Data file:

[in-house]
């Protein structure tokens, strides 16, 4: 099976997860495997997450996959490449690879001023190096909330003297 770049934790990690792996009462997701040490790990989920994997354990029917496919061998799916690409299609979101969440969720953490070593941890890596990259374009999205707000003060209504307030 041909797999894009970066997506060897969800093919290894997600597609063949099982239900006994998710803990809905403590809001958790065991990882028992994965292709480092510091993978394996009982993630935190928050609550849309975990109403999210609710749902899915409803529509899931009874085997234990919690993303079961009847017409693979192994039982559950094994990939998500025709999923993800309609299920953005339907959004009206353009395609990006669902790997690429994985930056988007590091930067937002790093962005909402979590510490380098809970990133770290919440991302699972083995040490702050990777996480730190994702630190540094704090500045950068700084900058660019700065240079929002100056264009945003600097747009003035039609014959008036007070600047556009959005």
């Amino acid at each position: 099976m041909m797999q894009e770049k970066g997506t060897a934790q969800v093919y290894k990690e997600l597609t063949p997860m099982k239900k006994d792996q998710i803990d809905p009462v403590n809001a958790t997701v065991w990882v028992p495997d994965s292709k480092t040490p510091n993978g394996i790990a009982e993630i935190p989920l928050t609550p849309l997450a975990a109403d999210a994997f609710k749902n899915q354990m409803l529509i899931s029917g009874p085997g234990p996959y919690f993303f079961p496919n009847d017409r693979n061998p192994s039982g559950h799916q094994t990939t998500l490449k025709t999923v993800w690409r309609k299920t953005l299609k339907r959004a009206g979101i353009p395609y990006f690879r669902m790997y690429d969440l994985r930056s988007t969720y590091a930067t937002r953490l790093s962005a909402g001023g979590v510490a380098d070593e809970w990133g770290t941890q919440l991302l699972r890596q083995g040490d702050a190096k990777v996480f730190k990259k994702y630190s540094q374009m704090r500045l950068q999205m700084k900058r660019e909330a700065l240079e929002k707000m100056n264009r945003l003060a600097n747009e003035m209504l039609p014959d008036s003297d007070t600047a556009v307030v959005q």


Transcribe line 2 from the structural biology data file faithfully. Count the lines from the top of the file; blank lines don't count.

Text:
């Protein structure tokens, strides 16, 4: 099976997860495997997450996959490449690879001023190096909330003297 770049934790990690792996009462997701040490790990989920994997354990029917496919061998799916690409299609979101969440969720953490070593941890890596990259374009999205707000003060209504307030 041909797999894009970066997506060897969800093919290894997600597609063949099982239900006994998710803990809905403590809001958790065991990882028992994965292709480092510091993978394996009982993630935190928050609550849309975990109403999210609710749902899915409803529509899931009874085997234990919690993303079961009847017409693979192994039982559950094994990939998500025709999923993800309609299920953005339907959004009206353009395609990006669902790997690429994985930056988007590091930067937002790093962005909402979590510490380098809970990133770290919440991302699972083995040490702050990777996480730190994702630190540094704090500045950068700084900058660019700065240079929002100056264009945003600097747009003035039609014959008036007070600047556009959005």